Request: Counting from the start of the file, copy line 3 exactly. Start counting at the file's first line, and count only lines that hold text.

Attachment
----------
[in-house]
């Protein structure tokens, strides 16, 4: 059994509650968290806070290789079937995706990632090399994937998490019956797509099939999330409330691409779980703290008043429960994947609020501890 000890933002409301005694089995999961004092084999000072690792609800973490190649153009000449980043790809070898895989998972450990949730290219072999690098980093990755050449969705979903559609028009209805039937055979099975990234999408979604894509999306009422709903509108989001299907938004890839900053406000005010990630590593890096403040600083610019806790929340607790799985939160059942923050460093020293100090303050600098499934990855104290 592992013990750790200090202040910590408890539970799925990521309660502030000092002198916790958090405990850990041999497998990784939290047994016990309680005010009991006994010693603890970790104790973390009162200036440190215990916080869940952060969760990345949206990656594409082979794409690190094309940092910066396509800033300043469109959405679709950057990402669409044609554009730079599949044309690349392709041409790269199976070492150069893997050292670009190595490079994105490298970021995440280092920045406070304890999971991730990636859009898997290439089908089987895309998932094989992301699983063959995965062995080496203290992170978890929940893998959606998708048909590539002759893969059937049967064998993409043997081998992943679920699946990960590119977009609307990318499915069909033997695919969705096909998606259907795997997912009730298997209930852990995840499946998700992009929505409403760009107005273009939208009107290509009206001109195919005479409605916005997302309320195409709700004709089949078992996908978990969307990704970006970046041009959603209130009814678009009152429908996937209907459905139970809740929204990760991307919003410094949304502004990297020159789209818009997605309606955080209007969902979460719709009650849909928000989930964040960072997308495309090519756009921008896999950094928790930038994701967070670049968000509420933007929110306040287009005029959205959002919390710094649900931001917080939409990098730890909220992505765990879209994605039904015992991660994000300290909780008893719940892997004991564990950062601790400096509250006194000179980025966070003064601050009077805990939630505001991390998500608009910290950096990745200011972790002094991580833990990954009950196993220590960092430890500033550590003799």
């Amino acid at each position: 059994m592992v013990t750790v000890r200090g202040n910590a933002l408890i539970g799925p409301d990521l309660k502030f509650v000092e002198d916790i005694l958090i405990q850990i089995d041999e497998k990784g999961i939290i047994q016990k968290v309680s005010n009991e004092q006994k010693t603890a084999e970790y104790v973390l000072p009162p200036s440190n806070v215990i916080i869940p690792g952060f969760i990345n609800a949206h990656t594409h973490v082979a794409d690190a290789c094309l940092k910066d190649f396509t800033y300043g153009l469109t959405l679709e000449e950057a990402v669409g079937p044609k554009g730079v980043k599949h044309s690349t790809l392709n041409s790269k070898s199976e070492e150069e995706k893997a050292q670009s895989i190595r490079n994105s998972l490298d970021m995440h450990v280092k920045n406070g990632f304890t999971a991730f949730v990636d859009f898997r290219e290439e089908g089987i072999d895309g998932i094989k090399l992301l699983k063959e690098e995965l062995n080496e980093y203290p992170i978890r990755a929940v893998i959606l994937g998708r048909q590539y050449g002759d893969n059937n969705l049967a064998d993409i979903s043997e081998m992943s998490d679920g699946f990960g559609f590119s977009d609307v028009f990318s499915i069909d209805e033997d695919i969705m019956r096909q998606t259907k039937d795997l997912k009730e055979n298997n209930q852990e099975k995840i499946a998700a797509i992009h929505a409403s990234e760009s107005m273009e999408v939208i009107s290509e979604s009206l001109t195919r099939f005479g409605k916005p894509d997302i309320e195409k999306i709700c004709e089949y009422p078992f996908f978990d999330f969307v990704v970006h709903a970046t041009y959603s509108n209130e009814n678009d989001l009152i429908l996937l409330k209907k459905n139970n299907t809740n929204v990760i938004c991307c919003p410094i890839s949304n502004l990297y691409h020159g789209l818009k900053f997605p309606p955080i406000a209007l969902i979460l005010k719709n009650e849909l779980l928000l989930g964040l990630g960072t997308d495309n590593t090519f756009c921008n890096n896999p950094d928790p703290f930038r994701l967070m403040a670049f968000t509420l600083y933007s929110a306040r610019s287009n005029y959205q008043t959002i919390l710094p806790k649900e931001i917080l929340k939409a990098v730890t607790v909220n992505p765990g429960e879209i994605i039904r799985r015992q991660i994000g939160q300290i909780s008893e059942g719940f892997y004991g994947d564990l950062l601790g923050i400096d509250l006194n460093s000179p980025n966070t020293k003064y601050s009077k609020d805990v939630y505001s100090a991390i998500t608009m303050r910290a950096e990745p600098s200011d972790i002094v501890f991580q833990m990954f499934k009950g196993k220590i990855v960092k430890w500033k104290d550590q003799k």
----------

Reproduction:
């Amino acid at each position: 059994m592992v013990t750790v000890r200090g202040n910590a933002l408890i539970g799925p409301d990521l309660k502030f509650v000092e002198d916790i005694l958090i405990q850990i089995d041999e497998k990784g999961i939290i047994q016990k968290v309680s005010n009991e004092q006994k010693t603890a084999e970790y104790v973390l000072p009162p200036s440190n806070v215990i916080i869940p690792g952060f969760i990345n609800a949206h990656t594409h973490v082979a794409d690190a290789c094309l940092k910066d190649f396509t800033y300043g153009l469109t959405l679709e000449e950057a990402v669409g079937p044609k554009g730079v980043k599949h044309s690349t790809l392709n041409s790269k070898s199976e070492e150069e995706k893997a050292q670009s895989i190595r490079n994105s998972l490298d970021m995440h450990v280092k920045n406070g990632f304890t999971a991730f949730v990636d859009f898997r290219e290439e089908g089987i072999d895309g998932i094989k090399l992301l699983k063959e690098e995965l062995n080496e980093y203290p992170i978890r990755a929940v893998i959606l994937g998708r048909q590539y050449g002759d893969n059937n969705l049967a064998d993409i979903s043997e081998m992943s998490d679920g699946f990960g559609f590119s977009d609307v028009f990318s499915i069909d209805e033997d695919i969705m019956r096909q998606t259907k039937d795997l997912k009730e055979n298997n209930q852990e099975k995840i499946a998700a797509i992009h929505a409403s990234e760009s107005m273009e999408v939208i009107s290509e979604s009206l001109t195919r099939f005479g409605k916005p894509d997302i309320e195409k999306i709700c004709e089949y009422p078992f996908f978990d999330f969307v990704v970006h709903a970046t041009y959603s509108n209130e009814n678009d989001l009152i429908l996937l409330k209907k459905n139970n299907t809740n929204v990760i938004c991307c919003p410094i890839s949304n502004l990297y691409h020159g789209l818009k900053f997605p309606p955080i406000a209007l969902i979460l005010k719709n009650e849909l779980l928000l989930g964040l990630g960072t997308d495309n590593t090519f756009c921008n890096n896999p950094d928790p703290f930038r994701l967070m403040a670049f968000t509420l600083y933007s929110a306040r610019s287009n005029y959205q008043t959002i919390l710094p806790k649900e931001i917080l929340k939409a990098v730890t607790v909220n992505p765990g429960e879209i994605i039904r799985r015992q991660i994000g939160q300290i909780s008893e059942g719940f892997y004991g994947d564990l950062l601790g923050i400096d509250l006194n460093s000179p980025n966070t020293k003064y601050s009077k609020d805990v939630y505001s100090a991390i998500t608009m303050r910290a950096e990745p600098s200011d972790i002094v501890f991580q833990m990954f499934k009950g196993k220590i990855v960092k430890w500033k104290d550590q003799k």